In my earlier review of the single “Chicken Fried,” I criticized co-writers Zac Brown and Wyatt Durrette for penning what struck me as an uncreative, thoughtless appeal to Southern pride. It frankly wasn’t my favorite critique to write, and not just because the post has consistently drawn negative feedback from fans of the song; I felt disheartened to be speaking ill of a relatively little-known act, let alone a vocal group with an actual fiddle (as any reprieve from the bland-pop domination of Rascal Flatts is always fine by me). That said, I could not ignore what seemed to be lacking in the composition: a sense of real personality. The lyrics were just too cookie-cutter country, the sentiment too hackneyed. It was all pleasant enough, but very nondescript – like anyone could have done it.

So it’s the most terrific sort of surprise, really, to discover that the video for the song is exactly the opposite. My distaste for the clip’s soundtrack notwithstanding, I can’t help but marvel at the real-world beauty of Brown’s subject matter here, not to mention the artful care with which it has been captured. “Chicken Fried” will never be one of my favorite numbers, but credit must be given where it’s due, because this video manages to compensate for some of the weaknesses of the song while doubling as a wholly endearing introduction to the band.

We open with some shin-level footage of the boys jamming wickedly for the entertainment of a pet dog, and right off the bat, there’s a magnetism that wasn’t there on record. It’s not that it’s the absolute best pickin’ you’ve ever heard; it’s the unspoken statement behind it. “We are Zac Brown Band, and this, first and foremost, is what we do. This is us.” It feels organic, and it makes the ensuing fade into graininess feel like the beginning of a deeply personal story, even if the song itself doesn’t sound like one.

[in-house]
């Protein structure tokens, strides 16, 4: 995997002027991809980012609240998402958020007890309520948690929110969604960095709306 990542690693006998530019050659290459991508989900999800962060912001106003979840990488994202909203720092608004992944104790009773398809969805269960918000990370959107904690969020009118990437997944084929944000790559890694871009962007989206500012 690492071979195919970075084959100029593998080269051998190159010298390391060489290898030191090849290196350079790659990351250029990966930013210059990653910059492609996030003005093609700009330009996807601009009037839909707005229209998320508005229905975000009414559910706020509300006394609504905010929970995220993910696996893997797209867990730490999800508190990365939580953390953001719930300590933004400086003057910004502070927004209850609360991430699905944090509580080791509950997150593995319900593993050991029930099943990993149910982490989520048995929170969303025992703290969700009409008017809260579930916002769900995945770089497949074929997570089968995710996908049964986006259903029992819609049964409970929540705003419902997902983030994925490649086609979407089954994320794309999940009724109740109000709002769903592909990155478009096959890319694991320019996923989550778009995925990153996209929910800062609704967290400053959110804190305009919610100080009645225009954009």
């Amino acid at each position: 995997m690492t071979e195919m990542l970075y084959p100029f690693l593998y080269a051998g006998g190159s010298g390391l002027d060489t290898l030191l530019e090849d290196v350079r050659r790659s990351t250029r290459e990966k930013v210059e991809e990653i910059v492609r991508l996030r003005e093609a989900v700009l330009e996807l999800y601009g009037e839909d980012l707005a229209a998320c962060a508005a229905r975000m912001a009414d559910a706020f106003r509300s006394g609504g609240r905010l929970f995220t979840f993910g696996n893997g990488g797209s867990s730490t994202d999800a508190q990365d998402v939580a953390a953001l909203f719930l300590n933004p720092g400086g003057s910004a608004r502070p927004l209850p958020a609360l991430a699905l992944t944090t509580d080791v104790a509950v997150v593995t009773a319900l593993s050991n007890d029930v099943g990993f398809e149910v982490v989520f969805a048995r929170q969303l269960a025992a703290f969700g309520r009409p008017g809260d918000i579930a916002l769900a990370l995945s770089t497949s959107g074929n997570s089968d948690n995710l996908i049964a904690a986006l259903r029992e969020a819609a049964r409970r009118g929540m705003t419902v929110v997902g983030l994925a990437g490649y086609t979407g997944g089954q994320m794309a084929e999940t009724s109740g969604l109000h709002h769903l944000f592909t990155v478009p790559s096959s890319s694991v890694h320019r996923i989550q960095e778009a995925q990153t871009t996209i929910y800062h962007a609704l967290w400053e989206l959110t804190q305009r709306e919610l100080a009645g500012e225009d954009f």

But that’s the great phenomenon at work here: visual goodies filling in the blanks left by the lyrics. The direction focuses on “little moments” that paint a nuanced and almost Utopian portrait of the world Brown and company are celebrating, but where the song’s descriptive approach is frustratingly broad, the imagery harnessed in the video is strikingly specific. Brown is content to casually mention “the shade of a Georgia pine,” but the video delights in showing you, with beautifully edited shots, just how rich and expressive a Georgia pine can really be. Brown tells you very simply that his house is “filled with love”; the video shows you some of the specific moments that comprise that love and make it so vital.

And truly, I don’t know that I’ve seen a music video that portrayed such aspects of down-home living as genuinely as this one does. It actually feels more like a high-quality home video than a big-time promotional effort, with baby bottles and tattooed, overalls-sporting older gentlemen in greater abundance than the Abercrombie hotties that comprise, say, Chuck Wicks’ latest.

But perhaps the greatest accomplishment of the video – and Reason #1 why director Clifton Collins, Jr. deserves a big pat on the back – is that it provides, through the grainier segments, an actual backstory to the military shout-out that comprises the song’s third verse, making even that jarring section feel grounded in genuine human experience. That verse still disrupts the song’s flow, but at least it has some self-evident basis for being brought up this time around, accentuating the difference between patriotism for patriotism’s sake, and patriotism that’s based on some earned understanding of what freedom really means – and costs.

And then, of course, there’s the band themselves, who look like they’re having a blast here (and rightfully so). Brown, for his part, has sort of an understated, mountain-man kind of charm that radiates well onscreen, while his partners make banging on the drums and walking up and down the upright bass look like the most unequivocally joyful activities in the world. Personally, I’m still waiting to hear the band produce something with lyrics that don’t read like a deep-south Hallmark card. But beautiful scenery plus musicians actually enjoying music? Not a bad place to start.

Directed by Clifton Collins, Jr.

Grade: A-

Watch: Chicken Fried